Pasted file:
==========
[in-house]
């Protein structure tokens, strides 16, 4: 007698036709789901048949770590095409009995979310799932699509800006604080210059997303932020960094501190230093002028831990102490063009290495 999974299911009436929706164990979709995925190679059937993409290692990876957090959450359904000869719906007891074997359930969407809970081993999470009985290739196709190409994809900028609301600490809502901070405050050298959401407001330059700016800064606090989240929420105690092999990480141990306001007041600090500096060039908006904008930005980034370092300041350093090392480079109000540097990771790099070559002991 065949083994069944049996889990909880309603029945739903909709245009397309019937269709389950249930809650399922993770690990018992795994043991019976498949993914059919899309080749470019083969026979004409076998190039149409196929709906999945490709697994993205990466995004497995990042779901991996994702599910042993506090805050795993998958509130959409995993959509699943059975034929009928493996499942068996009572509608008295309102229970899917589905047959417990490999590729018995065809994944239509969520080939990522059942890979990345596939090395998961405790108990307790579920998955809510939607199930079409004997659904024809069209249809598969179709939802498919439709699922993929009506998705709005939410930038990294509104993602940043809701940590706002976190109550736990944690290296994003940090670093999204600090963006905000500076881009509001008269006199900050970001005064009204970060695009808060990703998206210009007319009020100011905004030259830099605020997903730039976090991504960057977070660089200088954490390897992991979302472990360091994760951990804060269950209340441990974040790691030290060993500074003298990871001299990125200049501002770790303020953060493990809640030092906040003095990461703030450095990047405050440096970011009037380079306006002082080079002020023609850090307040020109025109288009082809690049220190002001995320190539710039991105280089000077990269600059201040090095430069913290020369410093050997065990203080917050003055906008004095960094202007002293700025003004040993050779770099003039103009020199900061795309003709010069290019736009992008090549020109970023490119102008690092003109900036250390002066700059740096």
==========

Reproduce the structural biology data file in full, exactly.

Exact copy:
[in-house]
């Protein structure tokens, strides 16, 4: 007698036709789901048949770590095409009995979310799932699509800006604080210059997303932020960094501190230093002028831990102490063009290495 999974299911009436929706164990979709995925190679059937993409290692990876957090959450359904000869719906007891074997359930969407809970081993999470009985290739196709190409994809900028609301600490809502901070405050050298959401407001330059700016800064606090989240929420105690092999990480141990306001007041600090500096060039908006904008930005980034370092300041350093090392480079109000540097990771790099070559002991 065949083994069944049996889990909880309603029945739903909709245009397309019937269709389950249930809650399922993770690990018992795994043991019976498949993914059919899309080749470019083969026979004409076998190039149409196929709906999945490709697994993205990466995004497995990042779901991996994702599910042993506090805050795993998958509130959409995993959509699943059975034929009928493996499942068996009572509608008295309102229970899917589905047959417990490999590729018995065809994944239509969520080939990522059942890979990345596939090395998961405790108990307790579920998955809510939607199930079409004997659904024809069209249809598969179709939802498919439709699922993929009506998705709005939410930038990294509104993602940043809701940590706002976190109550736990944690290296994003940090670093999204600090963006905000500076881009509001008269006199900050970001005064009204970060695009808060990703998206210009007319009020100011905004030259830099605020997903730039976090991504960057977070660089200088954490390897992991979302472990360091994760951990804060269950209340441990974040790691030290060993500074003298990871001299990125200049501002770790303020953060493990809640030092906040003095990461703030450095990047405050440096970011009037380079306006002082080079002020023609850090307040020109025109288009082809690049220190002001995320190539710039991105280089000077990269600059201040090095430069913290020369410093050997065990203080917050003055906008004095960094202007002293700025003004040993050779770099003039103009020199900061795309003709010069290019736009992008090549020109970023490119102008690092003109900036250390002066700059740096």